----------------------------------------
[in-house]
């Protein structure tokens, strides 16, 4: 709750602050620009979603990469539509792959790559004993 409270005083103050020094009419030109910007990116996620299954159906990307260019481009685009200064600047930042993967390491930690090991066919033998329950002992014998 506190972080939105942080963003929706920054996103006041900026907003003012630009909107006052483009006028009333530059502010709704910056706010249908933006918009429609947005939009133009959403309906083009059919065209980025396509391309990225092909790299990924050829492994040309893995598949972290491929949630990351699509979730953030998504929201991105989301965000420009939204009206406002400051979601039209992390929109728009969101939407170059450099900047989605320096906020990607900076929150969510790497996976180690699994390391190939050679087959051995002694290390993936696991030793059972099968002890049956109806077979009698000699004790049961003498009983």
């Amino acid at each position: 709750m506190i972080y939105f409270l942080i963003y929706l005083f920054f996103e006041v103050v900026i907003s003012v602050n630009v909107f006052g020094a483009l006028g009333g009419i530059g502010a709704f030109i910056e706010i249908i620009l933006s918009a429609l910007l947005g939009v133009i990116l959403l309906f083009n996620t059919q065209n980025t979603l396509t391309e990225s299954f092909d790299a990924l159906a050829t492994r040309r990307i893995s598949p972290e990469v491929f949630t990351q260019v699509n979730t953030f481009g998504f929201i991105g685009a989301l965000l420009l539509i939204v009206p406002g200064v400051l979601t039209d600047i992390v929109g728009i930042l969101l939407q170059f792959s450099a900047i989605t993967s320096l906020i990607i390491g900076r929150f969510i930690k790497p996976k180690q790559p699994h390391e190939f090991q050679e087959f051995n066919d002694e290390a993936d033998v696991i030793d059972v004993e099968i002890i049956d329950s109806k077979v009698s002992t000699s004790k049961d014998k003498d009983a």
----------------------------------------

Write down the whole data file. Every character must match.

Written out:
[in-house]
């Protein structure tokens, strides 16, 4: 709750602050620009979603990469539509792959790559004993 409270005083103050020094009419030109910007990116996620299954159906990307260019481009685009200064600047930042993967390491930690090991066919033998329950002992014998 506190972080939105942080963003929706920054996103006041900026907003003012630009909107006052483009006028009333530059502010709704910056706010249908933006918009429609947005939009133009959403309906083009059919065209980025396509391309990225092909790299990924050829492994040309893995598949972290491929949630990351699509979730953030998504929201991105989301965000420009939204009206406002400051979601039209992390929109728009969101939407170059450099900047989605320096906020990607900076929150969510790497996976180690699994390391190939050679087959051995002694290390993936696991030793059972099968002890049956109806077979009698000699004790049961003498009983």
């Amino acid at each position: 709750m506190i972080y939105f409270l942080i963003y929706l005083f920054f996103e006041v103050v900026i907003s003012v602050n630009v909107f006052g020094a483009l006028g009333g009419i530059g502010a709704f030109i910056e706010i249908i620009l933006s918009a429609l910007l947005g939009v133009i990116l959403l309906f083009n996620t059919q065209n980025t979603l396509t391309e990225s299954f092909d790299a990924l159906a050829t492994r040309r990307i893995s598949p972290e990469v491929f949630t990351q260019v699509n979730t953030f481009g998504f929201i991105g685009a989301l965000l420009l539509i939204v009206p406002g200064v400051l979601t039209d600047i992390v929109g728009i930042l969101l939407q170059f792959s450099a900047i989605t993967s320096l906020i990607i390491g900076r929150f969510i930690k790497p996976k180690q790559p699994h390391e190939f090991q050679e087959f051995n066919d002694e290390a993936d033998v696991i030793d059972v004993e099968i002890i049956d329950s109806k077979v009698s002992t000699s004790k049961d014998k003498d009983a």